Offense needs ground game

Auburn coach Gene Chizik said Tuesday morning during his weekly press conference that the Tigers had to be more physical against Mississippi State than they were against Utah State.
The players found out exactly what Chizik meant Tuesday evening.
Auburn practiced for more than two hours in preparation for its SEC opener this weekend against the Bulldogs. The amount of time wasn't unusual for a Tuesday practice. The amount of contact was.
"We went to work," offensive coordinator Gus Malzahn said. "It was a very physical practice. It was a very demanding practice. And that was good to see. For a normal Tuesday, there was a lot of contact, but contact is definitely needed right now."
After Auburn came from behind to beat Utah State last weekend, the common complaint or concern from the Tigers' coaches was the lack of physicality. Auburn's defense gave up 448 yards of total offense, 227 yards rushing and 38 points.
The Tigers' offense wasn't much better. Auburn passed for 286 yards, but the Tigers, a team that is expected to rely heavily on its running game this season, rushed for just 78 yards.
"We wanted to run the football early, but weren't able to be successful," said Malzahn. "We weren't able to get first downs. We didn't run very many plays in the first half."
Auburn rushed 11 times and passed five times in the first half. The Tigers longest offensive possession was a seven-play drive in the second quarter that resulted in a punt. During that drive, there were nearly half as many penalties (3) as plays (7).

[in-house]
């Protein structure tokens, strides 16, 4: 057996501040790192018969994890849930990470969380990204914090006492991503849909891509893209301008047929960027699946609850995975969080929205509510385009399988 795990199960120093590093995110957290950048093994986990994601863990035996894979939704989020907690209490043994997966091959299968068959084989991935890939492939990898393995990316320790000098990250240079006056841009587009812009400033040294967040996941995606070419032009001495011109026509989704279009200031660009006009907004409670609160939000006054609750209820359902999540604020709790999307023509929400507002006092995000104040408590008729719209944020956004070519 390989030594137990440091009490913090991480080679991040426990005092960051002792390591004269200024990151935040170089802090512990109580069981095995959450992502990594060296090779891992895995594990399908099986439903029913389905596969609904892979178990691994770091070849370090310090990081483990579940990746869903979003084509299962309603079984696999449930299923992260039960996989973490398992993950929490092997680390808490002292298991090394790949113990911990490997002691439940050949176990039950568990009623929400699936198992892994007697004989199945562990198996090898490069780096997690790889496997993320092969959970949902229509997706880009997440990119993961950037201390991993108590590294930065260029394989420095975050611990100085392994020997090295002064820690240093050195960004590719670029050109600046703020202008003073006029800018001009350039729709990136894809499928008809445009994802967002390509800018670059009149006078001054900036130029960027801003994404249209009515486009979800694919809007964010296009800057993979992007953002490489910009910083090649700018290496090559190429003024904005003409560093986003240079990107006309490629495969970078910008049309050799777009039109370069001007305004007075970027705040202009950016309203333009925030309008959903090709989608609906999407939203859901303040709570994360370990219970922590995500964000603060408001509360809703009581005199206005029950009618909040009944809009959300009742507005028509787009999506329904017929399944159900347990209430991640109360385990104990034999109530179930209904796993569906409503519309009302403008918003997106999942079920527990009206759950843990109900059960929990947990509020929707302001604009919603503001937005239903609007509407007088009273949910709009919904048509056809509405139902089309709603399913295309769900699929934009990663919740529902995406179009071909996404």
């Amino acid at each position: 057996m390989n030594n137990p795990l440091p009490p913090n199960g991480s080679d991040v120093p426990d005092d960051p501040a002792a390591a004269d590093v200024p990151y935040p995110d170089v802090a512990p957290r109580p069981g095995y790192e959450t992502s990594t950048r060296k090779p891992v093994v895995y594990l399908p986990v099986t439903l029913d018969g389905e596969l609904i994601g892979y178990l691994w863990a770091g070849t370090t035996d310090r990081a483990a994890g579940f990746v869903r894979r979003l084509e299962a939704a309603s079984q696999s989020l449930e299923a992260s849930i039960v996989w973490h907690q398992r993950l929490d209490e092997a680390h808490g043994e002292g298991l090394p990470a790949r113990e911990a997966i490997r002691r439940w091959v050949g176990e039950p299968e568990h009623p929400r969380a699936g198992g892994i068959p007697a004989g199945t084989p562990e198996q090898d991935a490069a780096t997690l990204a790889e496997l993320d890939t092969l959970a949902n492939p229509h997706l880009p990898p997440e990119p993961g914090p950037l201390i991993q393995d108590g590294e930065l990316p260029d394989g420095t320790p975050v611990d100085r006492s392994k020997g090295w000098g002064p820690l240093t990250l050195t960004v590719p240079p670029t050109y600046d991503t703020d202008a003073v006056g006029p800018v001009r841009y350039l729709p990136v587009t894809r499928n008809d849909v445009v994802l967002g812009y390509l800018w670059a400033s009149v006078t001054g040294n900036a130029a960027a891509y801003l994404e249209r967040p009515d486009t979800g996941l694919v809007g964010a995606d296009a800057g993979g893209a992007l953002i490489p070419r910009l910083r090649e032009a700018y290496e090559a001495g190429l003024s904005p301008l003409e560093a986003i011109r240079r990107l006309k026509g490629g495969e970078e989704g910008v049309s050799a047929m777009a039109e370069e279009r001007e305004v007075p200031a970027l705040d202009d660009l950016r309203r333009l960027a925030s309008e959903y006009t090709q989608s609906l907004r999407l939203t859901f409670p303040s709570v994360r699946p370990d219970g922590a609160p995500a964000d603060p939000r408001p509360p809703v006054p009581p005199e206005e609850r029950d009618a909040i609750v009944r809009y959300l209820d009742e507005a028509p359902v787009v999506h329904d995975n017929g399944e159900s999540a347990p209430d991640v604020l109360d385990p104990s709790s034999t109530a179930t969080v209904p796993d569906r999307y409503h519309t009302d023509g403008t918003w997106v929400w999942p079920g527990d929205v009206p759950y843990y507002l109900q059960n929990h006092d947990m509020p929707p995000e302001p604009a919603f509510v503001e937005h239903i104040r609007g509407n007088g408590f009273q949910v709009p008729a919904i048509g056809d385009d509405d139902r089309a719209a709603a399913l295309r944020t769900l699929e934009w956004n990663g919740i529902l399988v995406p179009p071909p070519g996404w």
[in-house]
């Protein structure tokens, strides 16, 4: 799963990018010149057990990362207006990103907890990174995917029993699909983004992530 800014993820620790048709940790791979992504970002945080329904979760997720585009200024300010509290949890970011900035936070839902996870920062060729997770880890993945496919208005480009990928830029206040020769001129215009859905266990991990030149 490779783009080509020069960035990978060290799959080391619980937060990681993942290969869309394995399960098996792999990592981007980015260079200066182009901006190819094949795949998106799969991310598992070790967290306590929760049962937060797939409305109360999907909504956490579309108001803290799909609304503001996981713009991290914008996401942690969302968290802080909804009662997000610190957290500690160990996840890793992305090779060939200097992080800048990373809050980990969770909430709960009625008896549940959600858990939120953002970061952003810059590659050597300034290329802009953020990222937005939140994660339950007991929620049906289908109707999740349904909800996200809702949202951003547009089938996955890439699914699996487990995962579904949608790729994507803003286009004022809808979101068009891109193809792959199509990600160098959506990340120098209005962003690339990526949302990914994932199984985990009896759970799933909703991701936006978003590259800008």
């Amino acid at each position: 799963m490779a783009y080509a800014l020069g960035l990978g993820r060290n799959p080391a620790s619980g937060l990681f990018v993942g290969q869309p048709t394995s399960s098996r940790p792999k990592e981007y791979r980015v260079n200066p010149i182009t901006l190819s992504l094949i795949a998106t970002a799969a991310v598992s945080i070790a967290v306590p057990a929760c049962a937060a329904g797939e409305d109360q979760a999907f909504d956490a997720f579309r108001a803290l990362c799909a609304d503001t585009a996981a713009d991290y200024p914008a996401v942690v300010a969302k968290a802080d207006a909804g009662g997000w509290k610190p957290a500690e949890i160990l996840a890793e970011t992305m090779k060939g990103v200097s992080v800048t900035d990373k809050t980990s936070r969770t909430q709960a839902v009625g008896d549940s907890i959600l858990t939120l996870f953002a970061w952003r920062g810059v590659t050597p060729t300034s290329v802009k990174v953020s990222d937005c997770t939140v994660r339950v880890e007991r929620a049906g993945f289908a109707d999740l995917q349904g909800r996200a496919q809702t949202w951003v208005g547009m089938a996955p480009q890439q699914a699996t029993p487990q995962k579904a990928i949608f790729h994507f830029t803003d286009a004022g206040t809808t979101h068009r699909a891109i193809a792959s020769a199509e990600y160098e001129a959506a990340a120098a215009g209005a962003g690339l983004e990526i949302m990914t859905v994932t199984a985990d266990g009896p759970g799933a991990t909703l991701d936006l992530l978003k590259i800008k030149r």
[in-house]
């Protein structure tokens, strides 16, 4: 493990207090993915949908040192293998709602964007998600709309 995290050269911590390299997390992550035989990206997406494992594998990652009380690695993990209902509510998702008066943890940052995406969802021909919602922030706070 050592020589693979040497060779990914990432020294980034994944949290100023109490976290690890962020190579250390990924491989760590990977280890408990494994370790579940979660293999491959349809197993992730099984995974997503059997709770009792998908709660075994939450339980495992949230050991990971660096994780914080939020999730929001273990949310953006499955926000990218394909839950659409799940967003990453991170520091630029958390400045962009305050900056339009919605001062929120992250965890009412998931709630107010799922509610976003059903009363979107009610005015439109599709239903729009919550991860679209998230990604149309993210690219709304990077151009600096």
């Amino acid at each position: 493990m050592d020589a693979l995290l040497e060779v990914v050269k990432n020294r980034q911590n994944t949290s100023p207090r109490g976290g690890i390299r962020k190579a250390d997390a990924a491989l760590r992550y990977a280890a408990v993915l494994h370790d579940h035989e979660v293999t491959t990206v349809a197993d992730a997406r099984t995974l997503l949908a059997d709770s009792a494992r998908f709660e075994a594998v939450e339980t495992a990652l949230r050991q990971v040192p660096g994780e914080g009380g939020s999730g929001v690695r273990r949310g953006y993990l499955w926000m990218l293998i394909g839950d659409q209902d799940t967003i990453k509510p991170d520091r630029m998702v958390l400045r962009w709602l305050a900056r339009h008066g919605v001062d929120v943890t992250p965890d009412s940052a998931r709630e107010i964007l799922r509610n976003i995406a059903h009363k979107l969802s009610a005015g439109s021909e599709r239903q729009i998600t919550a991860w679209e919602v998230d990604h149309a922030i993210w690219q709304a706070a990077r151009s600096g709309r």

Besides a 56-yard touchdown pass from Barrett Trotter to Emory Blake, Auburn had just two first downs in the first half. The Tigers ran just 16 total offensive plays and had possession of the ball for nine of the 30 minutes.
Malzahn said he went into the game with a plan, but not being able to run the football, not being able to run more plays, get first downs and lose the time of possession were not part of it.
"We definitely ran the football in the first half and that was our plan," he said. "Ideally, we'd like to run more plays and open it up a little bit more and keep them off balance more, but we had a first-time starter at quarterback and wanted to run the ball early."
Auburn opened up its offense more in the second half, but the Tigers had more chances. They ran 38 plays and threw 17 more times. The result was a 42-38 come-from-behind win.
But the slow start in the running game must be avoided Saturday against Mississippi State. The Bulldogs return several starters on defense, a unit filled with familiar faces to Malzahn and Auburn.
"They are a very good defense," said Malzahn. "A lot of those guys up front and in the secondary we have been playing against for the last three years. They are a very experienced defense. They are very physical, very fast, and it will be a challenge for us."
Overcoming the challenge starts with being able to run the football.
"We have to find a way to run the ball," said Malzahn. "If we do that we will have a chance to be a good offense."
Malzahn pleased with Trotter
Although Auburn didn't run as many offensive plays as it would like, Trotter, the first-year starter, made the most of his opportunities.
The fourth-year junior completed 17-of-23 passes for 261 yards and three touchdowns.
More importantly, no interceptions.
"I thought he had a solid performance," Malzahn said. "I was pleased with the way he protected the football. That's the No. 1 thing you worry about with an inexperienced guy. He also led us to two touchdown drives at the end and those were positives.
"There were some that he missed, but he's a competitor and I expect him to get better each week."
Trotter admitted he was nervous going into his first start, but the gameday atmosphere at Auburn helped calm him.